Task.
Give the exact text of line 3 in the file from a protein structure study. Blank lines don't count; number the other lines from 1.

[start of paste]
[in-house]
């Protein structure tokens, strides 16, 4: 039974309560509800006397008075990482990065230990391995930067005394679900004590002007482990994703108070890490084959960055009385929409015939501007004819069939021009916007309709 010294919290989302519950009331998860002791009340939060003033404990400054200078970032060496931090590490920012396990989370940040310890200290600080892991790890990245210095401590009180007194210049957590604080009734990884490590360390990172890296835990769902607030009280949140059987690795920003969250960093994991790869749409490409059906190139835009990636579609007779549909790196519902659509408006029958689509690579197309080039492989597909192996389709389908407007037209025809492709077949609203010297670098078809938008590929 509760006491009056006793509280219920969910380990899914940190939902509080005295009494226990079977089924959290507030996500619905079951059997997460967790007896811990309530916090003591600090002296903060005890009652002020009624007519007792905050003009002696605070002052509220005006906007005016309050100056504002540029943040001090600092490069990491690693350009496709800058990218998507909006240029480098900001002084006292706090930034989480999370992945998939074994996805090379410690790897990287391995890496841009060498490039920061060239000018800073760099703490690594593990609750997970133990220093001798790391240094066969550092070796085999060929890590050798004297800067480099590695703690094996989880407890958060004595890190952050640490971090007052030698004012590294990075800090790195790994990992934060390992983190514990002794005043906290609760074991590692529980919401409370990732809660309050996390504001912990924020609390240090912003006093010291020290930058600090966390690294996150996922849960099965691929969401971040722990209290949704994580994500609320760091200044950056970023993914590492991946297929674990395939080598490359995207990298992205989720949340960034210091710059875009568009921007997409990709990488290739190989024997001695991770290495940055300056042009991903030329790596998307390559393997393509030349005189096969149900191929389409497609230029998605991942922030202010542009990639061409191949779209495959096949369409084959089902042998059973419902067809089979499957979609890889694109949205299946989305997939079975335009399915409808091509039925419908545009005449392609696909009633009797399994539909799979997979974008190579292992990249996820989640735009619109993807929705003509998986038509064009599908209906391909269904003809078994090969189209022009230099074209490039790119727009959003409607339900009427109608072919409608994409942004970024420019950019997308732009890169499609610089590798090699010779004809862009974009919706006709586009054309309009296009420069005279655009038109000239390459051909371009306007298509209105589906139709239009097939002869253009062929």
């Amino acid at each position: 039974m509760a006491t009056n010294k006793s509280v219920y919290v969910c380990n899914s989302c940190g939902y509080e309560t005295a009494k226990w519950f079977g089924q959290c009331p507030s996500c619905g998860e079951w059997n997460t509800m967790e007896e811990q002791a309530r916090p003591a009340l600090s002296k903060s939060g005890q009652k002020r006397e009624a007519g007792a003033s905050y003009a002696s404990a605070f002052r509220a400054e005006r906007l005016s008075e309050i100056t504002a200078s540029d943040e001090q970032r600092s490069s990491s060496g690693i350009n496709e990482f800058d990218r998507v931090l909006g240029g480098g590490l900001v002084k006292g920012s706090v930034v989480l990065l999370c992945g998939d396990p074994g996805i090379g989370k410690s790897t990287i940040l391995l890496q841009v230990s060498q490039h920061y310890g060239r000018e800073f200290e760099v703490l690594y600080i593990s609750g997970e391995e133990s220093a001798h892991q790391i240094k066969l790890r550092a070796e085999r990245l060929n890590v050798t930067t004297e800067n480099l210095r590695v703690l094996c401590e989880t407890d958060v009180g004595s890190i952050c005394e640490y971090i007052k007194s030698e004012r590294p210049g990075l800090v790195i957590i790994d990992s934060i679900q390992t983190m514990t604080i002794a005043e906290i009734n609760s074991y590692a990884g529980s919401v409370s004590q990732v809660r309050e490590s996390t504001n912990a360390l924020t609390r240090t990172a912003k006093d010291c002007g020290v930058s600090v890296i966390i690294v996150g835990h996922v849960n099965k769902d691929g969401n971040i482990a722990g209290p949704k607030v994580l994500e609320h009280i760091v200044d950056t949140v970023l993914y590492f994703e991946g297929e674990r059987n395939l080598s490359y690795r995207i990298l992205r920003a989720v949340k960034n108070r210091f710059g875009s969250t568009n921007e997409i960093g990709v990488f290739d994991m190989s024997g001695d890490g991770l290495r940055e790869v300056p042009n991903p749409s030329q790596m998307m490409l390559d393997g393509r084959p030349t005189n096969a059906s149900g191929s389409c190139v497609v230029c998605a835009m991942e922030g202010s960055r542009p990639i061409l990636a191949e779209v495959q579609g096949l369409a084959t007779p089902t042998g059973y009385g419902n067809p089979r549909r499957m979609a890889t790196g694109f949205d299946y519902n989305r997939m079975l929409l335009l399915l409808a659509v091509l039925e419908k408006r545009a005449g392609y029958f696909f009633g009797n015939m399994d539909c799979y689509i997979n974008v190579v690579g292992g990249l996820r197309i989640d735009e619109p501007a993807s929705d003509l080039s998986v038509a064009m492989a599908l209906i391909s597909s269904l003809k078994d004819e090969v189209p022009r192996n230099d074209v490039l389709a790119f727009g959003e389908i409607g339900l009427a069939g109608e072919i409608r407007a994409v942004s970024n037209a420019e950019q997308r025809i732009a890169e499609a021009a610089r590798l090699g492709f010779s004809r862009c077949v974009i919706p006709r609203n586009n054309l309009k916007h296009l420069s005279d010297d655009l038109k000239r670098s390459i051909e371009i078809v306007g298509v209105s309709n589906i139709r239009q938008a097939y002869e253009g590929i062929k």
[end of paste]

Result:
């Amino acid at each position: 039974m509760a006491t009056n010294k006793s509280v219920y919290v969910c380990n899914s989302c940190g939902y509080e309560t005295a009494k226990w519950f079977g089924q959290c009331p507030s996500c619905g998860e079951w059997n997460t509800m967790e007896e811990q002791a309530r916090p003591a009340l600090s002296k903060s939060g005890q009652k002020r006397e009624a007519g007792a003033s905050y003009a002696s404990a605070f002052r509220a400054e005006r906007l005016s008075e309050i100056t504002a200078s540029d943040e001090q970032r600092s490069s990491s060496g690693i350009n496709e990482f800058d990218r998507v931090l909006g240029g480098g590490l900001v002084k006292g920012s706090v930034v989480l990065l999370c992945g998939d396990p074994g996805i090379g989370k410690s790897t990287i940040l391995l890496q841009v230990s060498q490039h920061y310890g060239r000018e800073f200290e760099v703490l690594y600080i593990s609750g997970e391995e133990s220093a001798h892991q790391i240094k066969l790890r550092a070796e085999r990245l060929n890590v050798t930067t004297e800067n480099l210095r590695v703690l094996c401590e989880t407890d958060v009180g004595s890190i952050c005394e640490y971090i007052k007194s030698e004012r590294p210049g990075l800090v790195i957590i790994d990992s934060i679900q390992t983190m514990t604080i002794a005043e906290i009734n609760s074991y590692a990884g529980s919401v409370s004590q990732v809660r309050e490590s996390t504001n912990a360390l924020t609390r240090t990172a912003k006093d010291c002007g020290v930058s600090v890296i966390i690294v996150g835990h996922v849960n099965k769902d691929g969401n971040i482990a722990g209290p949704k607030v994580l994500e609320h009280i760091v200044d950056t949140v970023l993914y590492f994703e991946g297929e674990r059987n395939l080598s490359y690795r995207i990298l992205r920003a989720v949340k960034n108070r210091f710059g875009s969250t568009n921007e997409i960093g990709v990488f290739d994991m190989s024997g001695d890490g991770l290495r940055e790869v300056p042009n991903p749409s030329q790596m998307m490409l390559d393997g393509r084959p030349t005189n096969a059906s149900g191929s389409c190139v497609v230029c998605a835009m991942e922030g202010s960055r542009p990639i061409l990636a191949e779209v495959q579609g096949l369409a084959t007779p089902t042998g059973y009385g419902n067809p089979r549909r499957m979609a890889t790196g694109f949205d299946y519902n989305r997939m079975l929409l335009l399915l409808a659509v091509l039925e419908k408006r545009a005449g392609y029958f696909f009633g009797n015939m399994d539909c799979y689509i997979n974008v190579v690579g292992g990249l996820r197309i989640d735009e619109p501007a993807s929705d003509l080039s998986v038509a064009m492989a599908l209906i391909s597909s269904l003809k078994d004819e090969v189209p022009r192996n230099d074209v490039l389709a790119f727009g959003e389908i409607g339900l009427a069939g109608e072919i409608r407007a994409v942004s970024n037209a420019e950019q997308r025809i732009a890169e499609a021009a610089r590798l090699g492709f010779s004809r862009c077949v974009i919706p006709r609203n586009n054309l309009k916007h296009l420069s005279d010297d655009l038109k000239r670098s390459i051909e371009i078809v306007g298509v209105s309709n589906i139709r239009q938008a097939y002869e253009g590929i062929k």